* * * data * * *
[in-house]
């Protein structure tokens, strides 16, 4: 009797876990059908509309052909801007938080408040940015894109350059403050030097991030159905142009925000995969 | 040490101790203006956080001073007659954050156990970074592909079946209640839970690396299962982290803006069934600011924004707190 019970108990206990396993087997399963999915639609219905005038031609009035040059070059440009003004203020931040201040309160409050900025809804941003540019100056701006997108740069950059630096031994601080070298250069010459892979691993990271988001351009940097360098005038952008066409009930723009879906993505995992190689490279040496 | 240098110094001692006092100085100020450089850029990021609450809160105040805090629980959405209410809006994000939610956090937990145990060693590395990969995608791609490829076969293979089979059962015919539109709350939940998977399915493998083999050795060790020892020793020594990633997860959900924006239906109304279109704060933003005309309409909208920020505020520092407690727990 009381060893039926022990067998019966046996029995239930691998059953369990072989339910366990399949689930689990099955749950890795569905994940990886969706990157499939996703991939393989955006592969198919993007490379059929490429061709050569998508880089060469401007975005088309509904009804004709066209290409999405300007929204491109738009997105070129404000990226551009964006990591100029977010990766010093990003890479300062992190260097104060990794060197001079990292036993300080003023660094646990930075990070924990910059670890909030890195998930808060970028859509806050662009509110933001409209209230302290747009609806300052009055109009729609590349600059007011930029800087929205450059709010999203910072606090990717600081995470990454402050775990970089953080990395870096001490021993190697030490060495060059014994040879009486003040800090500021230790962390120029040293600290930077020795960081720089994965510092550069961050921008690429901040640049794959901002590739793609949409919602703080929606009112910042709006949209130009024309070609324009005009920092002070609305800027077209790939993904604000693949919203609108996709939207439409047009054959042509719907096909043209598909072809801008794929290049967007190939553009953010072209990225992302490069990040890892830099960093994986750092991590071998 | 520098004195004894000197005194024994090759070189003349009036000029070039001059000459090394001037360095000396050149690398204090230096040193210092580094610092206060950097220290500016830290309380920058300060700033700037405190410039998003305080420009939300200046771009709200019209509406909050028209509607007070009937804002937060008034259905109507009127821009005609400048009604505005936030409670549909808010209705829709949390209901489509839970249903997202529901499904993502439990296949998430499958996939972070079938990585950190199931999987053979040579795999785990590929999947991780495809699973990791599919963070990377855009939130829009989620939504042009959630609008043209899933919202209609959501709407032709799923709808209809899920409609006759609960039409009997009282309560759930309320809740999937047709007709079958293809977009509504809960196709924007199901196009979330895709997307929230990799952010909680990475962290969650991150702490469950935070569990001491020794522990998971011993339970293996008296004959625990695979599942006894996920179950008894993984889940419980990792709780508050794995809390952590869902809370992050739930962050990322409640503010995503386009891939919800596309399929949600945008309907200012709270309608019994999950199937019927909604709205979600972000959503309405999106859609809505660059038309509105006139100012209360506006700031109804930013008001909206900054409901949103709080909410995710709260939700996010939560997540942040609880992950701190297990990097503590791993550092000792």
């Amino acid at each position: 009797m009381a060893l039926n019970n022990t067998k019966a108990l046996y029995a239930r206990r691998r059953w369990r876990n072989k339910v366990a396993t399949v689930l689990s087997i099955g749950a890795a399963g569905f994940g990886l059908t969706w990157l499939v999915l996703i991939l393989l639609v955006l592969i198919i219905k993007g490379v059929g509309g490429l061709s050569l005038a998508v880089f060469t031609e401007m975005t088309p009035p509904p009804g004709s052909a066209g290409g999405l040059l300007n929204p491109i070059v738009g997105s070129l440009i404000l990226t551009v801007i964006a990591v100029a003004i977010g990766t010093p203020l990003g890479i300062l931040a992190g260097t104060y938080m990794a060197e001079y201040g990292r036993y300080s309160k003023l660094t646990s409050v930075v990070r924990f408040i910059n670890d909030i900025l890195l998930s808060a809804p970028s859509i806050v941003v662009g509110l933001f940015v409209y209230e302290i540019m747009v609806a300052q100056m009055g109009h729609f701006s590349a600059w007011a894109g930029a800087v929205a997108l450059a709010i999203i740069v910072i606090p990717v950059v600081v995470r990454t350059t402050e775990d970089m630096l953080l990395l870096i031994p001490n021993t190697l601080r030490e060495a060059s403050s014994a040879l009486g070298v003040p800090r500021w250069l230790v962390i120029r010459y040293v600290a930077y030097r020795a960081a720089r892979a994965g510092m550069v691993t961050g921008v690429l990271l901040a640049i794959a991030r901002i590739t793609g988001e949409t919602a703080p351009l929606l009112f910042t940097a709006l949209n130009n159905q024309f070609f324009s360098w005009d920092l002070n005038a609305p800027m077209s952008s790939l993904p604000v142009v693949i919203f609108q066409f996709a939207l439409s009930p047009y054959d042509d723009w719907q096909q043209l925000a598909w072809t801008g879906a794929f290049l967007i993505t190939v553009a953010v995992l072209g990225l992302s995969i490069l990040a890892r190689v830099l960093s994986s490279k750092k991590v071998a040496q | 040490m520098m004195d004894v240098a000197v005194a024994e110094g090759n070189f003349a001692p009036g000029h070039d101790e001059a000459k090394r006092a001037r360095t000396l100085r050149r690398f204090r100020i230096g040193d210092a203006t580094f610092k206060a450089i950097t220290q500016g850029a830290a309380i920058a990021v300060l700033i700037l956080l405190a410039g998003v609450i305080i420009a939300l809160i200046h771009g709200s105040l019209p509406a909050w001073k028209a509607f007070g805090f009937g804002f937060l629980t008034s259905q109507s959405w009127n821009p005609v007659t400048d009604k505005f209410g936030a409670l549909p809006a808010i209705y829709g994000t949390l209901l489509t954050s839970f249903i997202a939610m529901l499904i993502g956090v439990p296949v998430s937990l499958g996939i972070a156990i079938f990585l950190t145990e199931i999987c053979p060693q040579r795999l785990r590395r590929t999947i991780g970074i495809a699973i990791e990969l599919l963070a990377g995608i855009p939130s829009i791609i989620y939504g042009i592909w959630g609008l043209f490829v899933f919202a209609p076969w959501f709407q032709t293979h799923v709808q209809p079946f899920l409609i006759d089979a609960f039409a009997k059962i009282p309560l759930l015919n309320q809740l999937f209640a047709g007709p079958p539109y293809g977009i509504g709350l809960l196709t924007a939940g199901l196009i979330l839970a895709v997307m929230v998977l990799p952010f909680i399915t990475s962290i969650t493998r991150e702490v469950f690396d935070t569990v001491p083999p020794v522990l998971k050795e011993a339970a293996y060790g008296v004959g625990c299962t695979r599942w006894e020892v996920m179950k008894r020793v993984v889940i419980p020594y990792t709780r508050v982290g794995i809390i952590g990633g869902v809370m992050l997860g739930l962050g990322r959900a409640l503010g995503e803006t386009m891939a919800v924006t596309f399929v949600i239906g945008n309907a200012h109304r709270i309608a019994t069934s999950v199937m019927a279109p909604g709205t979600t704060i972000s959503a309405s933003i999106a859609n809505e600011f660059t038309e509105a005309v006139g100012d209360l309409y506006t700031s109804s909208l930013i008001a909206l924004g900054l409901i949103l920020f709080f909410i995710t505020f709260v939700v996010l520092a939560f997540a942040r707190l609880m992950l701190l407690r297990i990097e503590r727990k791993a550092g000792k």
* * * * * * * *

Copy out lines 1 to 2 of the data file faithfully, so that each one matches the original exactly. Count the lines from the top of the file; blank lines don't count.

[in-house]
């Protein structure tokens, strides 16, 4: 009797876990059908509309052909801007938080408040940015894109350059403050030097991030159905142009925000995969 | 040490101790203006956080001073007659954050156990970074592909079946209640839970690396299962982290803006069934600011924004707190 019970108990206990396993087997399963999915639609219905005038031609009035040059070059440009003004203020931040201040309160409050900025809804941003540019100056701006997108740069950059630096031994601080070298250069010459892979691993990271988001351009940097360098005038952008066409009930723009879906993505995992190689490279040496 | 240098110094001692006092100085100020450089850029990021609450809160105040805090629980959405209410809006994000939610956090937990145990060693590395990969995608791609490829076969293979089979059962015919539109709350939940998977399915493998083999050795060790020892020793020594990633997860959900924006239906109304279109704060933003005309309409909208920020505020520092407690727990 009381060893039926022990067998019966046996029995239930691998059953369990072989339910366990399949689930689990099955749950890795569905994940990886969706990157499939996703991939393989955006592969198919993007490379059929490429061709050569998508880089060469401007975005088309509904009804004709066209290409999405300007929204491109738009997105070129404000990226551009964006990591100029977010990766010093990003890479300062992190260097104060990794060197001079990292036993300080003023660094646990930075990070924990910059670890909030890195998930808060970028859509806050662009509110933001409209209230302290747009609806300052009055109009729609590349600059007011930029800087929205450059709010999203910072606090990717600081995470990454402050775990970089953080990395870096001490021993190697030490060495060059014994040879009486003040800090500021230790962390120029040293600290930077020795960081720089994965510092550069961050921008690429901040640049794959901002590739793609949409919602703080929606009112910042709006949209130009024309070609324009005009920092002070609305800027077209790939993904604000693949919203609108996709939207439409047009054959042509719907096909043209598909072809801008794929290049967007190939553009953010072209990225992302490069990040890892830099960093994986750092991590071998 | 520098004195004894000197005194024994090759070189003349009036000029070039001059000459090394001037360095000396050149690398204090230096040193210092580094610092206060950097220290500016830290309380920058300060700033700037405190410039998003305080420009939300200046771009709200019209509406909050028209509607007070009937804002937060008034259905109507009127821009005609400048009604505005936030409670549909808010209705829709949390209901489509839970249903997202529901499904993502439990296949998430499958996939972070079938990585950190199931999987053979040579795999785990590929999947991780495809699973990791599919963070990377855009939130829009989620939504042009959630609008043209899933919202209609959501709407032709799923709808209809899920409609006759609960039409009997009282309560759930309320809740999937047709007709079958293809977009509504809960196709924007199901196009979330895709997307929230990799952010909680990475962290969650991150702490469950935070569990001491020794522990998971011993339970293996008296004959625990695979599942006894996920179950008894993984889940419980990792709780508050794995809390952590869902809370992050739930962050990322409640503010995503386009891939919800596309399929949600945008309907200012709270309608019994999950199937019927909604709205979600972000959503309405999106859609809505660059038309509105006139100012209360506006700031109804930013008001909206900054409901949103709080909410995710709260939700996010939560997540942040609880992950701190297990990097503590791993550092000792």